The Art of the Brick


by Bella Ishanyan, Centerfold Editor

photos by Bella Ishanyan

LEGO. Since its creation in 1932, these plastic bricks have dominated toy boxes around the world, constructed a world of cinema, and infiltrated many a carpet, unbeknownst to an unsuspecting foot in its path. 

Many childhoods, myself included, were shaped by the hours of back-breaking work dedicated to butchering LEGO sets and creating whatever monstrosities we desired. It still amazes me that such a simple invention opens the door to a plethora of creative opportunities, and I was reminded of that amazement at Nathan Sawaya’s exhibit, “The Art of the Brick”.

The first of its kind, “The Art of the Brick” focuses exclusively on the potential of LEGO creation through the use of large sculptures. On a global tour, Sawaya’s work has been found in exhibits in over 100 cities in 26 countries across six continents. 

Previously showcased in Faneuil Hall in 2014, his work has made its way to Boston before; however, his new exhibit located on the city’s iconic Newbury Street creates an immersive, total LEGO experience. 

As I joined the small crowd in the lobby while waiting for the grand opening to commence, I was accompanied, not only by fellow art enthusiasts and press, but families of all ages. Children clung to the line dividers in anticipation as all of our eyes gazed at a smaller model of Sawaya’s emblematic “Yellow” in the center of the tiled floors, opening its heart to curious onlookers, contents spilling out in a golden puddle of geometricity.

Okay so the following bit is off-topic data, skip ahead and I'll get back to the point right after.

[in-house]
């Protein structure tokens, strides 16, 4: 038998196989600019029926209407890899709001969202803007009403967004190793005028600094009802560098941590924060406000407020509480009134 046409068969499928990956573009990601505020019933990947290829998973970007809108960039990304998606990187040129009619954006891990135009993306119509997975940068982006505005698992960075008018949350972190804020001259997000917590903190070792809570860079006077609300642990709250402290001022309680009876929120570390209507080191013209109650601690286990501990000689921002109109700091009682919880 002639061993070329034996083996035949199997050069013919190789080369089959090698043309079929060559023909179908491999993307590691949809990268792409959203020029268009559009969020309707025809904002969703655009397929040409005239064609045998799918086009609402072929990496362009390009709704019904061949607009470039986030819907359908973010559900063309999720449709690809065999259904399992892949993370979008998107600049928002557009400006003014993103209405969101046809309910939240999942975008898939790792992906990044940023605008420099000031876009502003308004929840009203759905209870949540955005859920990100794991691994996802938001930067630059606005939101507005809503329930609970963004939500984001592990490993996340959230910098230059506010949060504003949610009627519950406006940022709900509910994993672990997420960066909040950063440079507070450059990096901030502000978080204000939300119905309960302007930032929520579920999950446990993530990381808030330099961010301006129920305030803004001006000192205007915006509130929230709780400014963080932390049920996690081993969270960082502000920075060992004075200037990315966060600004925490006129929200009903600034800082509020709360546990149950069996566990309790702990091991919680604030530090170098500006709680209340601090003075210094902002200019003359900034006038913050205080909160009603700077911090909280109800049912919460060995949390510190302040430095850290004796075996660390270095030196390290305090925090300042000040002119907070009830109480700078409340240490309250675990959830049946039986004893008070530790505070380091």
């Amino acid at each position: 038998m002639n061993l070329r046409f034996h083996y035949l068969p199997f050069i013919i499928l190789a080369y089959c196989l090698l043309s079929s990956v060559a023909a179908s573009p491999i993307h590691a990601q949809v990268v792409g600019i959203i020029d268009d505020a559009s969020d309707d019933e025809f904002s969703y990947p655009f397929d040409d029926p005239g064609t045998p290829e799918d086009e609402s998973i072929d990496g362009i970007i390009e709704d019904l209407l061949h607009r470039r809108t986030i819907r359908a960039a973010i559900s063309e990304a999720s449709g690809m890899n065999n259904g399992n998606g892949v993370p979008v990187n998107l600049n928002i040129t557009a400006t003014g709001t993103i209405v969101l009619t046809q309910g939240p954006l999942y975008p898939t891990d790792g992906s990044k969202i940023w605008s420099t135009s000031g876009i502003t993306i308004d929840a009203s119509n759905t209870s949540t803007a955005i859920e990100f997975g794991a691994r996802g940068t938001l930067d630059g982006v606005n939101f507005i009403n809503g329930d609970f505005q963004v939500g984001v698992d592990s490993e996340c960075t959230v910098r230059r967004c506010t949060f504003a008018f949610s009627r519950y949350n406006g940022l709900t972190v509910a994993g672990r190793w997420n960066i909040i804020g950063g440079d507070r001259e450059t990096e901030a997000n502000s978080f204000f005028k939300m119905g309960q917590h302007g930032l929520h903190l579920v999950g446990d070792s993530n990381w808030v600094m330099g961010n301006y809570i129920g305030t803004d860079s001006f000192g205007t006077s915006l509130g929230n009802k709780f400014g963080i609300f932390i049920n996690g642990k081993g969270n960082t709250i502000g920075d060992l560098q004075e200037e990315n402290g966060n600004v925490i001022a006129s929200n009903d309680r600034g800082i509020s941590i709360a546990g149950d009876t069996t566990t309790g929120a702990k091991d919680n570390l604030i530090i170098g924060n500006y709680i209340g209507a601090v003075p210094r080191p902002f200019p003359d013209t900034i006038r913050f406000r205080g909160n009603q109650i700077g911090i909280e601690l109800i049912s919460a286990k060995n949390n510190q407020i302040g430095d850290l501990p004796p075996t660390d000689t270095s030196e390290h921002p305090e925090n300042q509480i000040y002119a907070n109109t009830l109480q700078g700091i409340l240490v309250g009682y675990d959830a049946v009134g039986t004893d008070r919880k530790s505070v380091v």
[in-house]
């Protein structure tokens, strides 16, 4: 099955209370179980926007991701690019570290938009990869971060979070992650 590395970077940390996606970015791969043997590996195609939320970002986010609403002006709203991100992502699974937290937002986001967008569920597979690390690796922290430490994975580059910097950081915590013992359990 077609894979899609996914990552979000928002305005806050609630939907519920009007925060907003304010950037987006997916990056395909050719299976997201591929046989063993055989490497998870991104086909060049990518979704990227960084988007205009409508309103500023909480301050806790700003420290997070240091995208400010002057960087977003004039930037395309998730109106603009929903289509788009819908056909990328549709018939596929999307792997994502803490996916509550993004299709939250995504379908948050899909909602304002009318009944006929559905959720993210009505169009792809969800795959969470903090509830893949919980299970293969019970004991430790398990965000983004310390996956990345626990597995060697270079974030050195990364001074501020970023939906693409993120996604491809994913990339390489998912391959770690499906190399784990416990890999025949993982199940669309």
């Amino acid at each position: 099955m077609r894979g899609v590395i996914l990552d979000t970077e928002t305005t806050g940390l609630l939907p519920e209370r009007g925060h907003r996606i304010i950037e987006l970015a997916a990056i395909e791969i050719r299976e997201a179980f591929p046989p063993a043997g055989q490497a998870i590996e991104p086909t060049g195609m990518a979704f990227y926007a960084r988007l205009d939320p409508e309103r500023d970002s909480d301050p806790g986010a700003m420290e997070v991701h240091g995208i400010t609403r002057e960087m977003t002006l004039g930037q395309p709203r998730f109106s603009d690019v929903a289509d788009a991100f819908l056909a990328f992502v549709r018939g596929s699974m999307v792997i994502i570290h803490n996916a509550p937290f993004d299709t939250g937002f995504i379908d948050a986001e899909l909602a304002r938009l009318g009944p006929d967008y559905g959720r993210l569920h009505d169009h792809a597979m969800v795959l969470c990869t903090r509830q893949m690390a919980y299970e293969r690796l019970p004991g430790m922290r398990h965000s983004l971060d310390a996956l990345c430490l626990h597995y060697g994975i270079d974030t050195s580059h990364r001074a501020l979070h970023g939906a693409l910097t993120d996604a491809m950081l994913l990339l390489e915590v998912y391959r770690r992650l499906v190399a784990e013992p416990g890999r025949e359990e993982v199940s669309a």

Following a short video introducing Sawaya and the intent behind his work, the curtains lifted to reveal stark white wallpaper and glittering chandeliers contrasting colorfully bright sculptures, all with a distinct angularity.

An ode to real life, the exhibit, forged by an assemblage of childhood joys, serves as a pathway into the human mind. The collection of imaginative sculpture weaves together various emotions of love, loss, and joy, along with the pleasures of art and pop culture. 

Sawaya accredits this nuanced interpretation of life to the variation of interests he’s had throughout his career, and that the exhibit reflects the journey of his career, he said in an interview. 

However, my favorite piece exemplifies Sawaya’s concept of emotion: “My Boy”, which can be found in the back section of the first floor. Although the specificities of the narrative are ambiguous, I was shocked by the emotion it invoked within me. Illuminated by an overhanging spotlight, a vibrant blue father cries as he holds onto the limp body of his smoke-gray son. The bricks, monochrome and inert, radiate personality and passion, a feeling I only thought I could find in classical art such as “Ivan the Terrible and His Son Ivan” by Ilya Repin, which I immediately associated “My Boy” with. The piece shows that contemporary art, despite the vast opportunity it provides for mockery of meaning, is not limited to a deeply personal splatter of paint on the wall, or even to a massive LEGO construction of a T-Rex (which I think is still incredibly awesome), but holds great opportunity for a fresh perspective on the moments we so often do not associate with modernity.

“The Art of the Brick” will remain on 343 Newbury St, Boston, MA 02115 until April 23, 2023. General admission tickets can be purchased on the exhibition’s website.

Interactional display
Sawaya being introduced at the event
“My Boy”
Sawaya speaks at the event

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